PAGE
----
Minnesota Public radio ran a story Monday on Community Solar in Minnesota. One of the featured sources was Able Energy President Michael Harvey.

The article does a nice job of outlining how Minnesota solar customers can benefit, both financially and environmentally, from buying into a solar panel array that is part of Xcel Energy's Community Solar program.

You can read the full MPR article, here.

Solar panels for community solar

A solar garden in Wright-Hennepin. Photo by Star Tribune.

solar panels in wisconsin


The largest community solar garden in Wisconsin will have 2816 panels. Each are 310-watts and will be installed by Able Energy Co., of River Falls, Wis.

Able Energy President, Michael Harvey, along with a handful of executives, broke ground on an 858-kilowatt community solar garden at Eau Claire Electric Cooperative in Fall Creek, Wis., yesterday. It is the first step in the construction process that will turn a well-manicured field tucked behind the co-op’s headquarters into a massive solar panel array.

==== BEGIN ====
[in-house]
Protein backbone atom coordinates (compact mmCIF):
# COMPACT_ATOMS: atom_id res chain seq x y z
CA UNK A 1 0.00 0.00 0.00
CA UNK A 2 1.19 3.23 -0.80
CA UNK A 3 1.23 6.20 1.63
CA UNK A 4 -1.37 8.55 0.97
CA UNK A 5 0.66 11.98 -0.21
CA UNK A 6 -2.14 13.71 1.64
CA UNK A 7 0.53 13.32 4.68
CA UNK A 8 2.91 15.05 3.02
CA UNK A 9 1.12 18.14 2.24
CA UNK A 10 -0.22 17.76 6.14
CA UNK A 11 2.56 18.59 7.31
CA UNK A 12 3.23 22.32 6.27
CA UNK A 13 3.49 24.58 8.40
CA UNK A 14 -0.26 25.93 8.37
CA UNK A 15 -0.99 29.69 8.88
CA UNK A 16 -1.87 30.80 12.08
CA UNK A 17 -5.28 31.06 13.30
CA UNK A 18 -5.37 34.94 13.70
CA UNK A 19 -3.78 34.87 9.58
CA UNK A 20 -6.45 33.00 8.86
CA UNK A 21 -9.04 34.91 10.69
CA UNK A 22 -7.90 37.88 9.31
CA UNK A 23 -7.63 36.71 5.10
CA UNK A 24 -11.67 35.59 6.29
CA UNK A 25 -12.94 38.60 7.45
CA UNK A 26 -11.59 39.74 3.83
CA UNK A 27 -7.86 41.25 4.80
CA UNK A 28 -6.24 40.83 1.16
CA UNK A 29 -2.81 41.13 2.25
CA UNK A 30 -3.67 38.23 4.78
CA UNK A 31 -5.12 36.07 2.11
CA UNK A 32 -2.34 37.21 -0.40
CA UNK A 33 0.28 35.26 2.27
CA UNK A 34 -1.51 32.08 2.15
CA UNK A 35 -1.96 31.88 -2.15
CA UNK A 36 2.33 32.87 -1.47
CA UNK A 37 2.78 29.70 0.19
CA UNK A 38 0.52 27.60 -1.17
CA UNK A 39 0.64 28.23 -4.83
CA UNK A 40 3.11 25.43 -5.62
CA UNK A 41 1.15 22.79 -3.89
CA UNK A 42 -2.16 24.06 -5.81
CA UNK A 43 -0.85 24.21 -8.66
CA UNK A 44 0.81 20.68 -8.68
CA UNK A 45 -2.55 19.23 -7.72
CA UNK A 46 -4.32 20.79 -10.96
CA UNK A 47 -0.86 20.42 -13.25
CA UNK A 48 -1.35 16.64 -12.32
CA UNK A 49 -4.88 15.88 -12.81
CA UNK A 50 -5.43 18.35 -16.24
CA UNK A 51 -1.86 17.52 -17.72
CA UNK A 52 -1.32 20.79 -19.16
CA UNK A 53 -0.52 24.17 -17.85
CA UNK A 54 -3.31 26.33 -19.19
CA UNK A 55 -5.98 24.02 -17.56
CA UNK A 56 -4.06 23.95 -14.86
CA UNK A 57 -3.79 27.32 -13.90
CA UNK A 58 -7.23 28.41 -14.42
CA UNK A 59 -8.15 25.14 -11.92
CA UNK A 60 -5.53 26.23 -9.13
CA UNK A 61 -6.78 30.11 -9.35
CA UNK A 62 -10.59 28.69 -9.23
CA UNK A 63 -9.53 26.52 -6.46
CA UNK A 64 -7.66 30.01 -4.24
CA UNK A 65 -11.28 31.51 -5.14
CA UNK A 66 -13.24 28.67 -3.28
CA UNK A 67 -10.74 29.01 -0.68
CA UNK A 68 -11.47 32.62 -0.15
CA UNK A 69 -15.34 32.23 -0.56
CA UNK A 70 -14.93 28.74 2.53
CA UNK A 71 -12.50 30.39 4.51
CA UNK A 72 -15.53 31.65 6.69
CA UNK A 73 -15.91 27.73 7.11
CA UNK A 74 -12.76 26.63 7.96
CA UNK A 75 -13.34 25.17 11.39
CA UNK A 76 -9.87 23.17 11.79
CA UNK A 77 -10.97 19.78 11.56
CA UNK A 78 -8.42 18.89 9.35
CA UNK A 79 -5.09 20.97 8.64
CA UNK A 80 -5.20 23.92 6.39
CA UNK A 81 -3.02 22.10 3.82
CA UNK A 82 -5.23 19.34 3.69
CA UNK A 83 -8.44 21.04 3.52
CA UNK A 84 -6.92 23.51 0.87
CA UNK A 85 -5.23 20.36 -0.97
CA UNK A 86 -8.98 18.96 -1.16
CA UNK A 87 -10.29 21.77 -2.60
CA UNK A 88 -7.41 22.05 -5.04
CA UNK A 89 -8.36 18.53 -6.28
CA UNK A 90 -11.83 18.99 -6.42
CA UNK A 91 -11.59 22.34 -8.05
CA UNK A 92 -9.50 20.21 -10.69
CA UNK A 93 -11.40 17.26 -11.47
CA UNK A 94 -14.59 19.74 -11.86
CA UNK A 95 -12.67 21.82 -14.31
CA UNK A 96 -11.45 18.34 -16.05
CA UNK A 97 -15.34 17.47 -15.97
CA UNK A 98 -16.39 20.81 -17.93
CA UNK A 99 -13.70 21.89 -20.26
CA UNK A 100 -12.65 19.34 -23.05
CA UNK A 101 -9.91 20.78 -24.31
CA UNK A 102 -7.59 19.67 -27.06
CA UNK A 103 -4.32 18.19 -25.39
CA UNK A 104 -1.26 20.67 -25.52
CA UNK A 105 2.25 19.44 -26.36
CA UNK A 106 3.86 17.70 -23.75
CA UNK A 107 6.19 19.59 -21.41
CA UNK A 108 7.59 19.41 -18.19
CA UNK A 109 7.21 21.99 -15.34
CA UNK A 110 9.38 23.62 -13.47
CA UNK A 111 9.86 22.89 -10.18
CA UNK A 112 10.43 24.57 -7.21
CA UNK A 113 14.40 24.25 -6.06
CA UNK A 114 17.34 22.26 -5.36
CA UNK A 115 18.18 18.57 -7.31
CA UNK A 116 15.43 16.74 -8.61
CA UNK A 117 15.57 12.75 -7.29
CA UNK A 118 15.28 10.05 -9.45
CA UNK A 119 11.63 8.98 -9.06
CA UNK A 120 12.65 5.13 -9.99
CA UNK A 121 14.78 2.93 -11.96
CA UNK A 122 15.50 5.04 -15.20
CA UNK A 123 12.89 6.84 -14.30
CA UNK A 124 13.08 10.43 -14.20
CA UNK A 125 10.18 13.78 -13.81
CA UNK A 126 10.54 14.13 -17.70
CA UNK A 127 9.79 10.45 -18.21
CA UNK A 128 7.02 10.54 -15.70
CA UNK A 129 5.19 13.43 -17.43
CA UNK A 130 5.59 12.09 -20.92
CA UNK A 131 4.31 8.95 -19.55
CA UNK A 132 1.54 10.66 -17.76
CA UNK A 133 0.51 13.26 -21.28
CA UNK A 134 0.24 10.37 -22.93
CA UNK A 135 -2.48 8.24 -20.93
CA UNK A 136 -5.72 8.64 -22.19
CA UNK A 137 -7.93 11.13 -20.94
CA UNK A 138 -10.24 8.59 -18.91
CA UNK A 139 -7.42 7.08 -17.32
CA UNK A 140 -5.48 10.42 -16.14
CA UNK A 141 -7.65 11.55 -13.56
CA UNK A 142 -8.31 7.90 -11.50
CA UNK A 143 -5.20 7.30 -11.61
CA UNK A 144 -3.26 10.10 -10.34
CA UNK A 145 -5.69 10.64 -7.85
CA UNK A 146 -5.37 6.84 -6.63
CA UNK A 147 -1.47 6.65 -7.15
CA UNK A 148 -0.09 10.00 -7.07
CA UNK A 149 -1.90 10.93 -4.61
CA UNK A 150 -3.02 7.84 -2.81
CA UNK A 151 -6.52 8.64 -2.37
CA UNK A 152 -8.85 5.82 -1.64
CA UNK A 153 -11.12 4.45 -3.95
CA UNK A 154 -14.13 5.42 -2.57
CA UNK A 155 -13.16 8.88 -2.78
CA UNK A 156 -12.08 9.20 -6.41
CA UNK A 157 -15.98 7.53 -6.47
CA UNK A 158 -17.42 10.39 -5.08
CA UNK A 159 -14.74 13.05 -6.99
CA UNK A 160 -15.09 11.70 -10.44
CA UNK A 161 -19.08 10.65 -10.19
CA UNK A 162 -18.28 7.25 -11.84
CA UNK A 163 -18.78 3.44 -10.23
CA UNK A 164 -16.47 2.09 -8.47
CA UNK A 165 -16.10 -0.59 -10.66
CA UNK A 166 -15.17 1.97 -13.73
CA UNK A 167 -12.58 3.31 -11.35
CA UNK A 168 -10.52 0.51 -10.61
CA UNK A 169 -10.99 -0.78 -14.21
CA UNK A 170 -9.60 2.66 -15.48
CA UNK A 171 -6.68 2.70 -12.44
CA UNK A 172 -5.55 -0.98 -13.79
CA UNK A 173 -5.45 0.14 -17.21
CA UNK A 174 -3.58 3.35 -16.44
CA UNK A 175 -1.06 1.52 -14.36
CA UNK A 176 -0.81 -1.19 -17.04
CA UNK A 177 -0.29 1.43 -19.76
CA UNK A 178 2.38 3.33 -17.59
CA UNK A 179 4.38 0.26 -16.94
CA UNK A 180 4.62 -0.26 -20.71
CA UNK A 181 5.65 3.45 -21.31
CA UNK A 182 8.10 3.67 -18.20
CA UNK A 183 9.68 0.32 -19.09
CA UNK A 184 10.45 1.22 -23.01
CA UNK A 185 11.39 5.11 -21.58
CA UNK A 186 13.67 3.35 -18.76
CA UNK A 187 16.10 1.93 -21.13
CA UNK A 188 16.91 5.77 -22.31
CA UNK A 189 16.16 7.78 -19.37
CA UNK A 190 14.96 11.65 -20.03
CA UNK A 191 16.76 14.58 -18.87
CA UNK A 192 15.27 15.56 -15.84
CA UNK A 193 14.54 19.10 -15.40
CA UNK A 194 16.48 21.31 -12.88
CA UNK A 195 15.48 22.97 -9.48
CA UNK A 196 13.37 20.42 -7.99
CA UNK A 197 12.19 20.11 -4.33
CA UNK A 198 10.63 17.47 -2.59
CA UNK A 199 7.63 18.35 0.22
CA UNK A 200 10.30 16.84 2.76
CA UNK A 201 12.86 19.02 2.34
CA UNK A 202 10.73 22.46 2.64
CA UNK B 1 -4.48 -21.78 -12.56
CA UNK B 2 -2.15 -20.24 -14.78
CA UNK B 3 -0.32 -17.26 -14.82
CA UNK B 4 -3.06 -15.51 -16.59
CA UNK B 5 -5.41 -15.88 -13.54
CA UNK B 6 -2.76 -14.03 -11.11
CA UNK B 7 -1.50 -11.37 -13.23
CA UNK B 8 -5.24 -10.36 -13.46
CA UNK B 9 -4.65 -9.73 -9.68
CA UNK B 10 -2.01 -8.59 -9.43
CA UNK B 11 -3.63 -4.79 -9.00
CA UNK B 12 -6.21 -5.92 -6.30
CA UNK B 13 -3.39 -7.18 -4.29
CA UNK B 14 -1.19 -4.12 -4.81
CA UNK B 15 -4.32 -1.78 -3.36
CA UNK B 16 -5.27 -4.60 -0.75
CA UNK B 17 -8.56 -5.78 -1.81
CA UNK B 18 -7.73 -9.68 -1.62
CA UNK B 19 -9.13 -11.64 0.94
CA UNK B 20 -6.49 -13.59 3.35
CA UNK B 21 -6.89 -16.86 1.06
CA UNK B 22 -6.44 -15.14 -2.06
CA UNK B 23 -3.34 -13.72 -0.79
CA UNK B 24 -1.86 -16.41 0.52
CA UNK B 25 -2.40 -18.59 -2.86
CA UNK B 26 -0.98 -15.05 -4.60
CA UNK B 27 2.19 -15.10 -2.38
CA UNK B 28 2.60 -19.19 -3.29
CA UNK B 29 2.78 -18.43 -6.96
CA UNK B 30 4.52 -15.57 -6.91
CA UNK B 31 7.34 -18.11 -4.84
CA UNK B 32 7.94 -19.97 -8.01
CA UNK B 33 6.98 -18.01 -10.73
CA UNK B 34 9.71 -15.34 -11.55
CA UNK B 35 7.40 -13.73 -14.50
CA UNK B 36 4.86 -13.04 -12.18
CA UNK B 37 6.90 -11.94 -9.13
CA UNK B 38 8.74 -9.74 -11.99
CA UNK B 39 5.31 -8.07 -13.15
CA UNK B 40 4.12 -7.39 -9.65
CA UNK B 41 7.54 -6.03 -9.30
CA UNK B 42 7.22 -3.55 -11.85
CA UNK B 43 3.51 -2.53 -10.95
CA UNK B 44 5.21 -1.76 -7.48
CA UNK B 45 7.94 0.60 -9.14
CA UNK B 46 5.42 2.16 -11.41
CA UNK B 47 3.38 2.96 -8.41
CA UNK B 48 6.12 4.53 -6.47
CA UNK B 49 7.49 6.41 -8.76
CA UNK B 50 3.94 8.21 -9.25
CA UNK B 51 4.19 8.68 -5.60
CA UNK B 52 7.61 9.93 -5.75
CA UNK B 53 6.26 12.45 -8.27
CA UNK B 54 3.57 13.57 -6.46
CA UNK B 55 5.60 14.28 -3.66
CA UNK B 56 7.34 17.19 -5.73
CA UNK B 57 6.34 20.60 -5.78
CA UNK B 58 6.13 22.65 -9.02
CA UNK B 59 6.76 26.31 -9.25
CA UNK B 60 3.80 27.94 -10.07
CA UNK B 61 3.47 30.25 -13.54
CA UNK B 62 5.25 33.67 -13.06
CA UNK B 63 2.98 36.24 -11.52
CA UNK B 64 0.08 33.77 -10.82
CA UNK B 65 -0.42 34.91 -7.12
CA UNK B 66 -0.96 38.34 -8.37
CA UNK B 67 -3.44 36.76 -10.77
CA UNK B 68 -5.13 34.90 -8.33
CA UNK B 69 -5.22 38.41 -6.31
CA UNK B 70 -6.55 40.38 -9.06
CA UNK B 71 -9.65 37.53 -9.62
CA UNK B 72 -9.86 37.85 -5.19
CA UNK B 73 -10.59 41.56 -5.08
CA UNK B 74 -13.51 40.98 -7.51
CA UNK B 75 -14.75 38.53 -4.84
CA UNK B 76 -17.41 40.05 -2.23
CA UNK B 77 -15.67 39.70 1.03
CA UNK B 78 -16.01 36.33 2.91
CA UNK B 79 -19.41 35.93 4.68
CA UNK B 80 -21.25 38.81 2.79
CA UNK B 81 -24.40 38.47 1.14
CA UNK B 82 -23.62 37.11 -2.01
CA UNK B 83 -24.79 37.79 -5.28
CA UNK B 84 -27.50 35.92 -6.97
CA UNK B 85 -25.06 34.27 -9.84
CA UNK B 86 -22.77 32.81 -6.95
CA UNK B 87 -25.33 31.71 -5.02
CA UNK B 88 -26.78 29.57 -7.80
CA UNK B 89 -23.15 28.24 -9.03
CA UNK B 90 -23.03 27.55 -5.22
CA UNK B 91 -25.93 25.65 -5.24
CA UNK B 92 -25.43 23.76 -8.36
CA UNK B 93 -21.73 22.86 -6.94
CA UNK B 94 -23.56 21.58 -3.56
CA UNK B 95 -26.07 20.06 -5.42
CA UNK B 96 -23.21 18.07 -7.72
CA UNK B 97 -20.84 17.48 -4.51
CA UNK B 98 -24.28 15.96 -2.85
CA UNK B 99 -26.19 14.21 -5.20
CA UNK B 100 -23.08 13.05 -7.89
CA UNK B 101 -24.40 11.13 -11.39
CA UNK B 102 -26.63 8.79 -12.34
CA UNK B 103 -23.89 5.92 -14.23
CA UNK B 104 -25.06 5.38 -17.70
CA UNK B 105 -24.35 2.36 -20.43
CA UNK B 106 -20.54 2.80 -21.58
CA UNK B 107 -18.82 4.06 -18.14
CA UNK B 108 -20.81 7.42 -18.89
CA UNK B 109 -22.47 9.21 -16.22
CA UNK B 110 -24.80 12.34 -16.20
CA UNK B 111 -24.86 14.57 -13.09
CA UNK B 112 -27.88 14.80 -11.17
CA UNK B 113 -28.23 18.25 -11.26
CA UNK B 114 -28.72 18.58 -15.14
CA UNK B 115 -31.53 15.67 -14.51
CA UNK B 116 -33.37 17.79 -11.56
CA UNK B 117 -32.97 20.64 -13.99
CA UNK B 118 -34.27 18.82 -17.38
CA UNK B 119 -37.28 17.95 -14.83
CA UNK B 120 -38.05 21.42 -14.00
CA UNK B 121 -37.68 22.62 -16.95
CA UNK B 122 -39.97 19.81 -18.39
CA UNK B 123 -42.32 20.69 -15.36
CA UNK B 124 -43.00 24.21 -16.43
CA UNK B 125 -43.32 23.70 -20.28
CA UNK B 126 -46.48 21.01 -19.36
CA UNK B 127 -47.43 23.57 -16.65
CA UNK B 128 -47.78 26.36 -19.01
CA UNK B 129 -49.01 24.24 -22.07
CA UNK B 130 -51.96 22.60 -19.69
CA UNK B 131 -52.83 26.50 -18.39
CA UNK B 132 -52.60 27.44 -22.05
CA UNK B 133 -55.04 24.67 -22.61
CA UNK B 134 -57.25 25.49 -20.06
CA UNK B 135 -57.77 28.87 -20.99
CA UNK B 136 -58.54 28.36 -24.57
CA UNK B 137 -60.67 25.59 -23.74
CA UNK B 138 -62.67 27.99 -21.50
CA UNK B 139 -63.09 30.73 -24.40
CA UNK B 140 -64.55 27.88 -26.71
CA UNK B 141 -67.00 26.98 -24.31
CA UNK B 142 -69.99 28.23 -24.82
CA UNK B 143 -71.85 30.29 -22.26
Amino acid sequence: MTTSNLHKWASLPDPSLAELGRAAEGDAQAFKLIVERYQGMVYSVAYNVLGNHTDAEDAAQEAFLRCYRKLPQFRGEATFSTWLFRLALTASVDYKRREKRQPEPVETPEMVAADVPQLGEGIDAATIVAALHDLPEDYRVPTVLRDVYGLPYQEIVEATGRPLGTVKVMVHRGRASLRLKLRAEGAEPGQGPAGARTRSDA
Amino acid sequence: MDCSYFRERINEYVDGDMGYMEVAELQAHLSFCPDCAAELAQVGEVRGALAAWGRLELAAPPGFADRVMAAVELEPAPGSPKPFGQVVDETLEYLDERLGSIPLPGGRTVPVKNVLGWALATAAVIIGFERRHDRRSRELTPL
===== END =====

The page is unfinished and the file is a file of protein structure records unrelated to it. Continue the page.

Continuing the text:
The project, called MemberSolar, will be the largest community solar array in the state of Wisconsin when completed. 

“We expect this project to provide clean energy to Eau Claire residents for more than 30 years,” Harvey said. “It is a great partnership between the electric co-op and its members.”

The array itself will be an impressive construction project. The panels will sit atop Schletter racking and run the length of the 600-foot feet. There will be nine rows in total oriented toward the south. The project will be enclosed in a ten-foot industrial fence.